THE INVISIBLE HISTORY OF THE HUMAN RACE: How DNA and History Shape Our Identities and Our Futures, by Christine Kenneally. Viking, 355 pp., $27.95.
About 85 percent of us walk around with Neanderthal DNA, a mix that one bio-anthropologist likens to breeding lions with tigers: possible but not generally done. Another extinct branch of hominid, unknown until 2010, shows up in the gene pool of some modern Southeast Asians. Will traces of "hobbit people" -- tiny, humanlike primates who lived on an Indonesian island as recently as 13,000 years ago -- crop up next?
Shudder, all ye Daughters of the American Revolution, then pick up a copy of Christine Kenneally's entertaining stew of a book, "The Invisible History of the Human Race: How DNA and History Shape Our Identities and Our Futures." The title is a mouthful, and the topic turns out to be both tantalizing and unruly.
Kenneally, a linguist and journalist, made a splash with "The First Word," her 2007 look at the evolution of language. Now, she wades deeper, inspired by her conviction that history and genetics need to exit their silos and comingle.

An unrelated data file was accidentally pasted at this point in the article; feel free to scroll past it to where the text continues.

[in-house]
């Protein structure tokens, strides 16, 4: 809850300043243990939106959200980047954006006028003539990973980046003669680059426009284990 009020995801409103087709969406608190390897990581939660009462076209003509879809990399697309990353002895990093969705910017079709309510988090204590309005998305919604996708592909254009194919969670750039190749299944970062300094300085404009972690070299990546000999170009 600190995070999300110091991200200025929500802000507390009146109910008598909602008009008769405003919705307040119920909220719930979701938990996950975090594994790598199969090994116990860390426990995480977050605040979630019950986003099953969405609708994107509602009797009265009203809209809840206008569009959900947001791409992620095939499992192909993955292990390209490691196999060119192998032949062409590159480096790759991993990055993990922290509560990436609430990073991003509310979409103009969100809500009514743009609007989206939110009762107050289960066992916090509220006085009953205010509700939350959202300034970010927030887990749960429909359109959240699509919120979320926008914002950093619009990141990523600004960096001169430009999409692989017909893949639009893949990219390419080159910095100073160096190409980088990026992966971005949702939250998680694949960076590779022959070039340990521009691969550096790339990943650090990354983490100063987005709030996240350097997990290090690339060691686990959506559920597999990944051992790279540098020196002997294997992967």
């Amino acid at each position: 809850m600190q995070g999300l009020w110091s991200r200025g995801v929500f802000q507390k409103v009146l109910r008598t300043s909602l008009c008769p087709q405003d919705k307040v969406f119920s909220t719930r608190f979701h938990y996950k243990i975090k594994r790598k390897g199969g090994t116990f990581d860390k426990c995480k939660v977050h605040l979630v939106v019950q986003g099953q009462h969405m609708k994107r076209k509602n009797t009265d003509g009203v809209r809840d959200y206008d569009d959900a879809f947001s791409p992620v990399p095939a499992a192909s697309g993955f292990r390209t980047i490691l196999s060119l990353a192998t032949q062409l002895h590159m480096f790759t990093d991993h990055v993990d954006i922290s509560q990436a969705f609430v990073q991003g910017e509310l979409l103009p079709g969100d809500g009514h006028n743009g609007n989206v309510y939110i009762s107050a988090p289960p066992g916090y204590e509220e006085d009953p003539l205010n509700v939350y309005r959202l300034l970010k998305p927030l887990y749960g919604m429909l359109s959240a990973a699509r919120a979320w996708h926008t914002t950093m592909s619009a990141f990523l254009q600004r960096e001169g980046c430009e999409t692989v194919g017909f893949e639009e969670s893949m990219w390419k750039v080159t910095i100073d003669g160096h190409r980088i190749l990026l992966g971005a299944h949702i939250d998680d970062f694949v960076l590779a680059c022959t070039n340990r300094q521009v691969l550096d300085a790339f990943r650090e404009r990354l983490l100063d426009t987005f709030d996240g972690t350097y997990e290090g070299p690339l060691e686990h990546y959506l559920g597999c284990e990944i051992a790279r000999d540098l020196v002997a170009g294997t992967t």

To build this case, Kenneally treks through research and tracks down experts in economics, psychology, history and genetics. Very pointedly, she crafts a love letter to genealogy. She notes that in Somalia, "children under the age of ten learn their genealogy by heart" 10 generations back. And she observes, rightly, that "totalitarian power thrives when it alienates people from basic information about themselves."
Kenneally has a gift for explanatory journalism. She uses her own family secrets to lubricate a discussion of the inheritances that clans and cultures repress. She is particularly strong on the provocative work of two economists, Nathan Nunn and Leonard Wantchekon, whose ingenious research indicates the distrust generated by the mid-Atlantic slave trade still lingers -- most pronounced in those places where the practice was most prevalent. Likewise, the villages of Europe where residents killed Jews most aggressively during the Black Plague correlate strongly with the specific geography of the worst anti-Semitism of World War II. "Nunn and Wantchekon," she writes, "found evidence that the inheritance of distrust within a family was twice as powerful as the distrust that is passed down in a community."
The evidence itself is glossed. "The Invisible History" has a magpie quality, alighting on so much barely connected material it can leave the reader cross-eyed. Kenneally doesn't explain "our identities and our future," but she does provide a glimpse. And her footnotes offer the path to a better grasp.